(December 20, 2014) Most farmers will remember the wide-eyed assertions of the grain companies and Agriculture Minister Ritz that a bumper crop and incompetent railways were the reason grain ships were piling up on the west coast and farmers could not deliver their grain. They claimed grain prices cut by half were no fault of the grain companies. “Blame the railways – nothing too see here – move on” was the mantra. A mantra dutifully repeated by the stenographers pretending to be commentators and reporters in too much of the media.
That line of reasoning was discredited on a quiet Thursday just before Christmas when the Canadian Transportation Agency (CTA) released its determination of the Western Grain Maximum Revenue Entitlements (MRE) for the 2013-14 bumper crop year. The CTA is an independent, quasi-judicial tribunal with all the powers of a Federal Court to subpoena witnesses, documents, and records. They can and do put people under oath and for those who have participated in one of these processes it is a sobering and very stressful experience.
Each year the CTA examines and audits the railway’s documentation on the amount of grain hauled, where it went and over how many miles. This is all used to determine how much the railways will be allowed to charge western grain shippers for moving grain. For a detailed explanation of the MRE click here
The Transportation Agency ruling found that the tonnage of grain the two railways hauled in 2013-14 was “18.8 percent higher than the western grain volume for the previous crop year.” [Emphasis added] In other words a bumper crop was hauled by bumper railway performance.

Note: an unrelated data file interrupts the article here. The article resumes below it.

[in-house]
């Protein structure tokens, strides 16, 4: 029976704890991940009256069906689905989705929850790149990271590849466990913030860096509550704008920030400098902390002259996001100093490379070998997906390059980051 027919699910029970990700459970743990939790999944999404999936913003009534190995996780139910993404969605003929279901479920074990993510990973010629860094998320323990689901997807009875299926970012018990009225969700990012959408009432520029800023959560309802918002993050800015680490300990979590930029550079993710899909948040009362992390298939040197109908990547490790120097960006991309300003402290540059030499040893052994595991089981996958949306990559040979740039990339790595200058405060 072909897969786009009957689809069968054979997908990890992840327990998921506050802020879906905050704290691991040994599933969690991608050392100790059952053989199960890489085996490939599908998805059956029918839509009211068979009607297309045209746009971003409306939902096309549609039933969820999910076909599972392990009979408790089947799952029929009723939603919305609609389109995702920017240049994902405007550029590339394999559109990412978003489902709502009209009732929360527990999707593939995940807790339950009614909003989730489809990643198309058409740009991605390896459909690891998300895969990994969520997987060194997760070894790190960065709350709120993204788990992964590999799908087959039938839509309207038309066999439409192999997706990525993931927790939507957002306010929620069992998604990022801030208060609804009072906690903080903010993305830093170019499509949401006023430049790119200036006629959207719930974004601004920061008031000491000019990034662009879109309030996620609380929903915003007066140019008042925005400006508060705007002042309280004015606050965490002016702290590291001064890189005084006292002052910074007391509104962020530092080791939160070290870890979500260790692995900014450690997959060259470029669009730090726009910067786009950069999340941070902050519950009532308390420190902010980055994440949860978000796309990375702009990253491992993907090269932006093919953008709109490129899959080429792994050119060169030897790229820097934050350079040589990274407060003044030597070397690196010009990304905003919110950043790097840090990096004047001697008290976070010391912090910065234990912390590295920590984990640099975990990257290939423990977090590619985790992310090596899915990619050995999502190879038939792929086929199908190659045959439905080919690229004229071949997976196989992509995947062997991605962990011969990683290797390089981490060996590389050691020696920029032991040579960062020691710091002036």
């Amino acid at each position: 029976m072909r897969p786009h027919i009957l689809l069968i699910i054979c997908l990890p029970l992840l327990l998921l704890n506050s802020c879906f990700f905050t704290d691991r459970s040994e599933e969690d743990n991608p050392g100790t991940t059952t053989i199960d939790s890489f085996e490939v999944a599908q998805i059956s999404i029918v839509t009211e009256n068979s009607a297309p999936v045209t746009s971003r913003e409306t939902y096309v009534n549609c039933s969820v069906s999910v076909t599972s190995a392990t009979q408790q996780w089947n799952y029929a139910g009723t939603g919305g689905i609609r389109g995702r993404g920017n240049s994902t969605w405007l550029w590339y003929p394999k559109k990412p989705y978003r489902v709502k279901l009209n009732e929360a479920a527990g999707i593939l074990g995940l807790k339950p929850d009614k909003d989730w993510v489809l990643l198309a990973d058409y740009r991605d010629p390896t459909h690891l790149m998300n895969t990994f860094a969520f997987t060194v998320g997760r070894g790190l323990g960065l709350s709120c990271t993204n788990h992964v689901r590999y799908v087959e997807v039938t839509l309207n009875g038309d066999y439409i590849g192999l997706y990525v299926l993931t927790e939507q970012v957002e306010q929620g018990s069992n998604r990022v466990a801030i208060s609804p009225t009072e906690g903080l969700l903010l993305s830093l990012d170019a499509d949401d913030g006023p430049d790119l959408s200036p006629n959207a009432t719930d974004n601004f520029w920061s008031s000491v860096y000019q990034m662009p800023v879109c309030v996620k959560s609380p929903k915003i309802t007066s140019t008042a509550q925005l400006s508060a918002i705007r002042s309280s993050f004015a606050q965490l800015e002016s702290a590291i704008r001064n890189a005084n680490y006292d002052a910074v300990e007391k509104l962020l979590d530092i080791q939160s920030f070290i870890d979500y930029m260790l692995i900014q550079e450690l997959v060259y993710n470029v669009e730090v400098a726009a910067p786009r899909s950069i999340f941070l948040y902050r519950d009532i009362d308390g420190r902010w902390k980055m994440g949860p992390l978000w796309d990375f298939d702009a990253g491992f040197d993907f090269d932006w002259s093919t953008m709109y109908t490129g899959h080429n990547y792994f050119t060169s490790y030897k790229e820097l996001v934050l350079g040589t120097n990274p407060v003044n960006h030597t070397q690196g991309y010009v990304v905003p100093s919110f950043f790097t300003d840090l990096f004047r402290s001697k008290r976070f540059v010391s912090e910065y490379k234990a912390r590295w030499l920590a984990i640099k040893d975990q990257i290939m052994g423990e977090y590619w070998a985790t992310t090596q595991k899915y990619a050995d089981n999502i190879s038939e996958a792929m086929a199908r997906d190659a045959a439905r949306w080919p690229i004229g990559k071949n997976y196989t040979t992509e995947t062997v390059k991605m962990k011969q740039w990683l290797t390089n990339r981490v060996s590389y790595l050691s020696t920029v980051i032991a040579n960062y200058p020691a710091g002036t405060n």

Given that 18.8% increase in tonnage hauled, it means the grain companies served themselves very well indeed by taking literally billions of dollars from western farmers while using poor rail service as an excuse to confuse farmers and the media with bogus claims about high basis costs being caused by the railways. The CTA ruling shows the grain company claims were so much cow flop.
As was reported here some months ago, ships waiting, customers complaining, and the terrible damage to our reputation for providing quality assured grain is entirely the fault of the incompetence and greed of the private grain trade. The CTA ruling shows grain was moving and being sold but without the single-desk Wheat Board, the grain companies were taking all the cream and most of the milk. As the smallest players in the system farmer Producer Car shippers were squeezed by both sides.
The CTA ruling also demonstrates that Minister Ritz’s Fair Rail for Grain Farmers Act was more of an attempt to divert attention from the fact the grain companies were ripping off farmers for billions of dollars than to do anything for farmers.
Another part of the CTA’s Ruling found that CN rail had overcharged grain shippers by $4.98 million dollars and gave them 30 days to pay this amount to the Western Grains Research Foundation (WGRF). This follows on penalties in other years of tens of millions paid to the WGRF. All showing that the argument there is no money for public interest plant breeding and research is simply not true. It should be noted this is the argument which is being used by Minister Ritz as an excuse to give away cereal grain genetics to the private sector through a disingenuous process his department announced a few weeks ago.
Lastly, this ruling shows that now is the time for the Canadian Canola Growers Association and the other check-off organizations to stop wasting farmers’ money on overseas junkets, very expensive regulatory stunts, endless media propaganda, along with supporting the industry-captured Cereals Canada in Ottawa – all to provide their Conservative masters with political cover. Instead they should start donating the check-off money they take from farmers to the Western Grains Research Foundation as well. Then farmers’ money could be put to a good use which will directly benefit them.
The December 18, 2014 CTA ruling is certainly a gift to farmers but will the truth contained in its pages catch up to the misinformation spread so thickly in the press over this past crop year?